A federal judge has temporarily blocked a pro-life law that banned abortions after a fetal heartbeat is detected. The law was due to come into effect on July 11.
The ruling was made by U.S. District Judge Michael Barrett who openly sided with Planned Parenthood and the American Civil Liberties Union in their legal challenge. He noted that they "are certain to succeed on the merits of their claim that (the bill) is unconstitutional on its face."
The ACLU’s legal director, Freda Levenson, applauded the decision and noted that the law must uphold a woman’s “constitutional right to make this deeply personal decision about their own bodies without interference from the state.”
Pro-abortion organization NARAL also celebrated the news.
“With Gov. DeWine’s attack on abortion rights now blocked, the doctors, nurses, staff, and volunteers at nine facilities across the state can continue to assist patients in safely terminating a pregnancy,” said the organization’s Ohio Deputy Director Jaime Miracle, according to the Associated Press.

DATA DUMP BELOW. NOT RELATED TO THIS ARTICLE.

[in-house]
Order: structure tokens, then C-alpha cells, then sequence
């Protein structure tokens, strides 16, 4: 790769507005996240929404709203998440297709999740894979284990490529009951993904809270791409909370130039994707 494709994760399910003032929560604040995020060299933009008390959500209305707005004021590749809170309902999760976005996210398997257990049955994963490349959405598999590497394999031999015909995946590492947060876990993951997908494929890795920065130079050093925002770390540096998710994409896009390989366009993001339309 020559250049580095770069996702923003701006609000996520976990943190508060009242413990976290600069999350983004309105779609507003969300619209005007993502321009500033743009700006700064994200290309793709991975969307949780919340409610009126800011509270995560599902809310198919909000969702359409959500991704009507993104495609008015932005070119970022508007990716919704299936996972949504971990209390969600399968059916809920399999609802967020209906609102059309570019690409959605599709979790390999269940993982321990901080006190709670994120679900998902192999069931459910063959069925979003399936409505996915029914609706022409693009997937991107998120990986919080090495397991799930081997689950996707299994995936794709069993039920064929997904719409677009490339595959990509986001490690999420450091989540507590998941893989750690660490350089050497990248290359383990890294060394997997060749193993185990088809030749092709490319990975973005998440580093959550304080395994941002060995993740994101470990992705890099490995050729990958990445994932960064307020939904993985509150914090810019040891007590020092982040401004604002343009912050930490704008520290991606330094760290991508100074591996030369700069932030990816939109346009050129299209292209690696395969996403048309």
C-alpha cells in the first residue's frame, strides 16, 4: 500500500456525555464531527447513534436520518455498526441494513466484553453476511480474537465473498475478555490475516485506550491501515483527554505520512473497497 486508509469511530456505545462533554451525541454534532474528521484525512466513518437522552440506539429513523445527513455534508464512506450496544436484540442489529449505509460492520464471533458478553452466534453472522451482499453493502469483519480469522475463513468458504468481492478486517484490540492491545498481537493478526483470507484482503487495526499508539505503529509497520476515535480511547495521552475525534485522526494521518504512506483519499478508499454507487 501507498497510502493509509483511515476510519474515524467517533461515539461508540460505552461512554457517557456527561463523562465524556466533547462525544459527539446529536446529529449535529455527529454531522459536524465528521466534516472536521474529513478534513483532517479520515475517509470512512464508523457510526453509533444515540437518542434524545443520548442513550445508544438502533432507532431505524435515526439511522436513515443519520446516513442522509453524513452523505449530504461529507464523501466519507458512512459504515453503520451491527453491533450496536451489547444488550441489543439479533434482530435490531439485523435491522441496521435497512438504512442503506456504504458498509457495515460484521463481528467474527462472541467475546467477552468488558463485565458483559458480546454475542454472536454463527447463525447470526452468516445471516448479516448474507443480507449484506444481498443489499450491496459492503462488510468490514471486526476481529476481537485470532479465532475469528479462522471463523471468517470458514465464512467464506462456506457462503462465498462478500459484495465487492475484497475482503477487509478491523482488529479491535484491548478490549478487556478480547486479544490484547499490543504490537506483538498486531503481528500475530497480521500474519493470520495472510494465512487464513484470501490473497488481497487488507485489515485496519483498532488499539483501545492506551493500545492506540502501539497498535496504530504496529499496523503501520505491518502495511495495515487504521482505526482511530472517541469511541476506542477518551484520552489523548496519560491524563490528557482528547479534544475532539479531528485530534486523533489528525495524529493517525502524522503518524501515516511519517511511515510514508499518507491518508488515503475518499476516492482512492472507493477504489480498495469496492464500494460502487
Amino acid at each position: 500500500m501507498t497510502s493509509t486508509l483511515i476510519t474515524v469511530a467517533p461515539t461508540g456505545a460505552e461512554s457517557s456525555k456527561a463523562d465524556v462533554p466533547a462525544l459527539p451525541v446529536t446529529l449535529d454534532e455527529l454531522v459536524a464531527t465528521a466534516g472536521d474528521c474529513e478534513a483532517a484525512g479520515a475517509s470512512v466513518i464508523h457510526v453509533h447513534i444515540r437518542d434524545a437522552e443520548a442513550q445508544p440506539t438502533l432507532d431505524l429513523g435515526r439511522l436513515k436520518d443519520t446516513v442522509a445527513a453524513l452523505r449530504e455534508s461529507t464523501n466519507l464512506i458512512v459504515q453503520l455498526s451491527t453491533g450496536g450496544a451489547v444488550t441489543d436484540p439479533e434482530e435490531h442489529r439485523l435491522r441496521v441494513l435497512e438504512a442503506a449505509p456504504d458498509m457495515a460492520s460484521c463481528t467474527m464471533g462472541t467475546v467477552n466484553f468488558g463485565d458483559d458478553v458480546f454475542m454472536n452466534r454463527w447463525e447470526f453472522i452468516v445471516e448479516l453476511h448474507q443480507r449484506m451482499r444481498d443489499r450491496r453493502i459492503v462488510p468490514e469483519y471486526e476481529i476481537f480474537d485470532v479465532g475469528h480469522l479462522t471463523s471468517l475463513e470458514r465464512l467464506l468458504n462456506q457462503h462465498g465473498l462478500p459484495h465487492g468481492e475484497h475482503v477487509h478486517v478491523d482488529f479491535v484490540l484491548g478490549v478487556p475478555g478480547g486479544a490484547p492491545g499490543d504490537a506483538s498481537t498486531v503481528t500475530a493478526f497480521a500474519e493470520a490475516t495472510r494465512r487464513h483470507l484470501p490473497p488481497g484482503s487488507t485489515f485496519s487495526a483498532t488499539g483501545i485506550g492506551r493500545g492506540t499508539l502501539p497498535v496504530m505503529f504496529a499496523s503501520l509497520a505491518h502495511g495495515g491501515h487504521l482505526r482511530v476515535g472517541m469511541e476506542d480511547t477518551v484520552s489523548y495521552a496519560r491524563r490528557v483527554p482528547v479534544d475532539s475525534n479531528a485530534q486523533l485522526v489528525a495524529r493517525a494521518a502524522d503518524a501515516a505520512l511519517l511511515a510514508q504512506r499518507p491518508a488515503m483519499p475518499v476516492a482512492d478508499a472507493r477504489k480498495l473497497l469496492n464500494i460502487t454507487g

Despite being dissapointed by the setback, pro-life representatives are still encouraged that this new law will eventually usher forward a new Supreme Court consideration on Roe v. Wade.
“While it is certainly disappointing that Judge Barrett would issue a temporary restraining order, it is certainly not surprising,” said Mike Gonidakis, president of Ohio Right to Life, according to LifeNews. “The Heartbeat Bill has the potential to be the vehicle that overturns Roe v. Wade. We know that this temporary restraining order is just a step in the process to finally seeing Roe reconsidered.”
The fetal heartbeat law was signed by Ohio Gov. Mike DeWine after being vetoed by former Governor John Kasich on two separate occasions.
Following the latest decision, Dewine reiterated the necessity for pro-lifers to understand that the lower court rulings will not hinder the potential for this law to find its way up to the Supreme Court.
“It’s important for everyone to have the right expectations and for those of us who hope that this law is upheld to fully understand that we are not going to see that in the lower courts,” the governor said. “It ultimately is for the Supreme Court to decide.”
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